No messy frying step needed for deliciously satisfying, grain-free donuts. No donut pan? No problem. The recipe can be made as muffins instead!
I have a clear vision of the best donut I ever ate. It was from a cafe called Philz during a visit to Los Angeles several years ago.
My family and I stopped in to grab an early morning coffee, and the lightly glazed donuts tempted us from a glass dome beside the cash register.
A textural harmony of light and airy with a bit of cakey denseness, the donut was sweet, but not overly so, and basically my idea of pure donut perfection. Had I not been told, I never would have guessed it was vegan and gluten-free.
It was a reminder that ingredients－even untraditional ones－can come together in all sorts of delicious ways.
Curiously, I recently read that, in many cultures, donuts are thought to bring good luck, as the round shape symbolizes coming full circle.
So while a new year often brings talk of resolutions, many of which involve giving up treats we enjoy, I decided to offer a treat to embrace and feel good about.
I must point out that this donut is not a replica of the cafe donut I occasionally dream about. That one was over-sized and fried, whereas this one is baked and the portion size is more restrained. (Perfect for those who like to eat two!) And though my donut is gluten-free, it is not vegan.
The flavor is mildly nutty with undertones of vanilla and maple. The super-fine grind of blanched almond flour creates a tender, light crumb, and the eggs supply a bit of heft. Importantly, these gems are not in the least bit dry.
Although these donuts aren’t overly decadent, they do offer a truly simple, homemade fix that my family enjoys.
While the cafe donut was glazed, I offer a few easy alternatives: a two-ingredient maple icing (my favorite), a cinnamon sugar sprinkle, Nutella…or nothing at all. My husband is a fan of the unadorned donut. Until recently my sons preferred Nutella, but more recently they’ve opted for the maple icing.
As mentioned, the end of one year and the start of another typically comes with talk of resolutions, diets, and the notion that we should be giving up things. But in one way or another, we gave up a lot last year.
As such, it seemed like far more fun to come up with a list of things to enjoy, along with some lucky reasons why.
So as I sign off with wishes for a year filled with health, happiness, and good fortune, I leave you with my lucky list!
Foods to enjoy in the new year…and why:
- Donuts: the ring shape is said to be symbolic of coming “full circle.”
- In Spain, a new year is traditionally kicked off with 12 grapes. The idea is to eat one sweet grape for each month of the coming year.
- Noodles: in China, ancient superstition says dictates that, the longer the noodle, the longer the life. Fun fact: that’s also why people slurp their noodles. Biting them will break them into shorter pieces.
- Pork is a fixture in my hometown of Lancaster County, where it has long been linked with wealth and prosperity. Superstition suggests that because pigs root around with their snouts moving in a forward motion, whereas chickens scratch backwards, pork symbolizes progress. (More on poultry later.)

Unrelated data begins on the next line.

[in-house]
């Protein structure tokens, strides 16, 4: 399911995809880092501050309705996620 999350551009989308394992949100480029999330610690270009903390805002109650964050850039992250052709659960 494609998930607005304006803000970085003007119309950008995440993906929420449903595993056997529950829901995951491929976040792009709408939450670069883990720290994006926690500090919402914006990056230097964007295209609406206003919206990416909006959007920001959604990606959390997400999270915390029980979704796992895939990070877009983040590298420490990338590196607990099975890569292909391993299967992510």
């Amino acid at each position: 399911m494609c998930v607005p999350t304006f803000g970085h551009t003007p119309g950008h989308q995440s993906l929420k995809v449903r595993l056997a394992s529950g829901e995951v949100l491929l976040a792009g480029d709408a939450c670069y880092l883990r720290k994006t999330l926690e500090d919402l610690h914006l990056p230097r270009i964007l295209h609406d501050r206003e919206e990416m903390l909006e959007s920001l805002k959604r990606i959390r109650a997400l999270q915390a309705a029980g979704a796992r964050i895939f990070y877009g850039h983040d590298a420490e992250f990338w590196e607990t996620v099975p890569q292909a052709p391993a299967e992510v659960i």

- For its promise of luck, longevity, and money, sauerkraut makes the list, too. According to Pennsylvania Dutch folklore, long shreds of cabbage represent long life, and the more shreds piled on the plate, the greater the prosperity.
- Though legend claims that poultry isn’t as lucky as pork on New Year’s Day – the wings suggest luck may fly away – breaking the wishbone is lucky. Also, ancient Romans saw chickens as predictors of the future and good luck omens. So, enjoy chicken any other day and save the wishbone!
- When lentils are soaked in water, they expand, and that makes them a symbol of prosperity.
- Cornbread’s golden color represents wealth and a golden year ahead.
- According to legend, eating a whole fish brings forth a wholesome, good year. In Asian and Northern European countries, the sheer magnitude of fish in the sea is also associated with abundance.
- Fortune cookies have long been associated with luck, hope, and prosperity…and it’s always so much fun to crack them open and share the message hiding within.
- Black-eyed peas have been consumed for luck in the south for generations, often in the traditional dish known as Hoppin’ John. Many theories exist as to why they are lucky, like the dried beans loosely resemble coins and that their expansion, when cooked, symbolizes increasing wealth.
- Have you wondered why greens, like collards, are frequently served with those black-eyed peas? Green is symbolic of money, and consuming them is thought to bring financial luck in the year ahead.
- In northern Europe where it is plentiful, herring is served to encourage bounty and prosperity. Herring is also said to be a sign of future fortune because the fish’s silver skin resembles coins.
- In Greece, pomegranates are not consumed, but instead crushed on the threshold of one’s home for the promise of good luck. (To avoid a messy stain, I might liken those ruby-colored arils to precious gems, which suggest good fortune and eat the sweet fruit instead!)